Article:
Television, telephone and internet are still considered a luxury by most poor families, as these are usually out of their budgets.  A standard cable television monthly bill is $30, compared to unemployment benefit of $50 and a minimum wage of $318 (America Economia, 2013).   Therefore, seeing an antenna on a Techo home in Pisulí was odd and triggered a question on affordability:  

“We use a pay-as-you-go system which we top up only when we have spare money for entertainment.  This does not happen often, as we sometimes struggle to provide food to our children. ” [Household G]

4.1.3. Topographic Safety

Population living on steep slopes is exposed to landslides and floods which pose a threat to property and even lives:

“We lost our adult son in a landslide which made us relocate higher up hill.  Our house is still often flooded, damaging our belongings.  Out of four bedrooms we use only two. ”[Household L]

However, despite the risk most of the households expressed little desire to relocate, being driven by more short-term goals:

“We are not worried about the volcano, because if it erupts the lava would pass through by river, and this is why we do not need to move.   We would rather expand the house. ” [Household L]

Such attachment to their home communities significantly impedes slum clearing.  The interviews with the municipality shed light on cases where families opposed government efforts to relocate them by starting to build around the slums, exacerbating the problem of inadequate housing (Interviewee B).  

4.1.4. North-South Divide

Along with the core-periphery disparities, Quito has a distinct socio-economic divide between the richer north and the poorer south going back to colonial times, when the Spanish settled in what today is downtown, while the indigenous people moved to the south.  These differences were aggravated by city’s north expansion and planning in the 20th century “in a way that the south was meant to be for the poor, and the north was for all the rich people.  As a result, all the libraries, universities and public parks were located in the north. ”[Interviewee D]

The dramatic consequences of such urban planning became apparent decades later when the population in the south grew, resulting in increasing density but relatively lower public service provision (Interviewee D).  Today, the municipality has expressed its commitment to smoothing these disparities under the Mayor’s plan ‘El Quito del Buen Vivir’ (Quito of Good Living) (DMQ, 2011).   Although some people view the plan with scepticism: “this programme is just a campaign, it does not have concrete implementation behind it” [Interviewee D], Quito underwent a dramatic transformation in recent years.  Over last two decades, $250 million were invested into the restoration of the historical centre.  Quito’s regeneration programme involves various other projects, including the construction of a new airport, south-north metro line and a highway (Invierta en Quito, 2013).

4.2. Inequalities: Underlying Causes

4.2.1. Social Exclusion

Besides the housing disparities, the segregated nature of the city also manifests in the social exclusion of some vulnerable communities, aggravating the existing inequalities.  Social inclusion, as defined by a researcher at the National Institute of Advanced Studies (IAEN):“should involve formal employment; public services; education; and community participation” [Interviewee D].  The vast majority of the people interviewed living in extreme poverty lacked access to these elements and suffered from a severe information vacuum.  In most cases they did not have a practical understanding of government social programmes in place which could improve their living conditions.  Such families are usually unable on their own to reach out for help.  Therefore, NGOs like Techo do a lot of ground work to identify and target these pockets of deprivation:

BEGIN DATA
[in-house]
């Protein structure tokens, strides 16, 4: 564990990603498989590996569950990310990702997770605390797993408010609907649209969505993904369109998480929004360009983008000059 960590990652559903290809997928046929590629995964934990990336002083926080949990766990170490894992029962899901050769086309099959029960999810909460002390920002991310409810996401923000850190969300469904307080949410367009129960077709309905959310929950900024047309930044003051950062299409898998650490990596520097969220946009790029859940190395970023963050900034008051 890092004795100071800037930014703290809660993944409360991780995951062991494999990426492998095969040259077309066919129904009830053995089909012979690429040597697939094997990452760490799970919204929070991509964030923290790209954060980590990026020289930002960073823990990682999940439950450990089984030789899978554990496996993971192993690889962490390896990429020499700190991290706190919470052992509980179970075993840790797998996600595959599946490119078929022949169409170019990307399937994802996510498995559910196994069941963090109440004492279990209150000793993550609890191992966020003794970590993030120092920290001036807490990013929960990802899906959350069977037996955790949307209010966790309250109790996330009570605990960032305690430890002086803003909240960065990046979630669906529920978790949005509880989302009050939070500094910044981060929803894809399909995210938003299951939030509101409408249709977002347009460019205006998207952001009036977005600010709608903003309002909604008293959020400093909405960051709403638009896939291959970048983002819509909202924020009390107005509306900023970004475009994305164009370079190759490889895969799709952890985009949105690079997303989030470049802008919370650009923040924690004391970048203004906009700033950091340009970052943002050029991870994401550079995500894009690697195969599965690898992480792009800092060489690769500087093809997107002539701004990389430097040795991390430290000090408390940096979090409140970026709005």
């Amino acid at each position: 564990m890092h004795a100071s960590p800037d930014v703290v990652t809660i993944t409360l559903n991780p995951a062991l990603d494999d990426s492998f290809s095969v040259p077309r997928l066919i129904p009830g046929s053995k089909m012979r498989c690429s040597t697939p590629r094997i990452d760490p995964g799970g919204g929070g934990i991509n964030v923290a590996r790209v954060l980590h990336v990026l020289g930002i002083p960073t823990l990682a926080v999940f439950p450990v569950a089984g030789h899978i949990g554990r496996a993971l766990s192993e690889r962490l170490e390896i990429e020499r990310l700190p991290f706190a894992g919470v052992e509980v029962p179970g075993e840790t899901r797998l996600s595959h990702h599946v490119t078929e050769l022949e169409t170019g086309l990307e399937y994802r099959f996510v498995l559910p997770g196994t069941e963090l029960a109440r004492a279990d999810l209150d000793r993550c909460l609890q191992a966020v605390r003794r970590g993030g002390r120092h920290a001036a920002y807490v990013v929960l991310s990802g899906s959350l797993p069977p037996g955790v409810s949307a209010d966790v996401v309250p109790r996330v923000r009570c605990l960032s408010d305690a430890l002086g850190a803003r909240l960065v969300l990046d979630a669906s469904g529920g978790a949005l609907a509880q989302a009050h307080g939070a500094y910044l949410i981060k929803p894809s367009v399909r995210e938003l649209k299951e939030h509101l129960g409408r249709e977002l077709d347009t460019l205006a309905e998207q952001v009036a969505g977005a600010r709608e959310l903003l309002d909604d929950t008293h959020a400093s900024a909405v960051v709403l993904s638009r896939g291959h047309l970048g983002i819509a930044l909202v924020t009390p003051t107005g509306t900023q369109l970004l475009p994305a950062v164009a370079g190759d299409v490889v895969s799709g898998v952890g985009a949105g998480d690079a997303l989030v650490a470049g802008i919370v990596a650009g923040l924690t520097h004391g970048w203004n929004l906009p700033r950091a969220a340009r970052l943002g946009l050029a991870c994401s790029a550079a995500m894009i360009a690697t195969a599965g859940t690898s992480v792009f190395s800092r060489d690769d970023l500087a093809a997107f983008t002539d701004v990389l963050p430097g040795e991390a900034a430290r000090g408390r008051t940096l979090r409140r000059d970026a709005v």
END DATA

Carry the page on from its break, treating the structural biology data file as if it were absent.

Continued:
“Training programmes and assistance with employment seeking and land legalisation are an essential next step, after constructing transitional shelter, towards a sustainable positive change in vulnerable neighbourhoods. ” [Interviewee F]

4.2.2. Access to Housing and Credit

The interviews with households and professionals pointed to dramatic inequalities in access to housing:  

“In general, there is a lot of supply of housing on the market.  If your annual income is $3,000-5,000 you can choose from a lot of projects.  There is actually oversupply.  But for the lower income class, there is a lack of supply, because big construction companies do not want to offer cheap housing.  The prices currently are between $40, 000 and $120, 000. This is the market for Quito at the moment. ” [Interviewee C]

Another problem which is closely related to the undersupply of cheap housing is the access to credit, which government seeks to resolve through its social programmes.  The respondents from the middle class generally appreciated the positive impact of these efforts:

“Currently it is very easy to secure a loan from the government.  I managed to buy an apartment and am thinking of buying another one.  I need to hurry because the easy access to credit pushes up prices and may even create a bubble. ”[Household U]

However, most interviewees on low incomes admitted that they were not able to meet the conditions for either a bank or a subsidised public loan:

“Although I have a regular income as a security guard, I did not get a small loan from IESS [Social Security Institute] to carry out improvements to my house.  I had to seek an alternative lending source. ”[Household S]

The reason is that, in practice, for people on very low incomes there is no significant difference between access to a private or a public loan.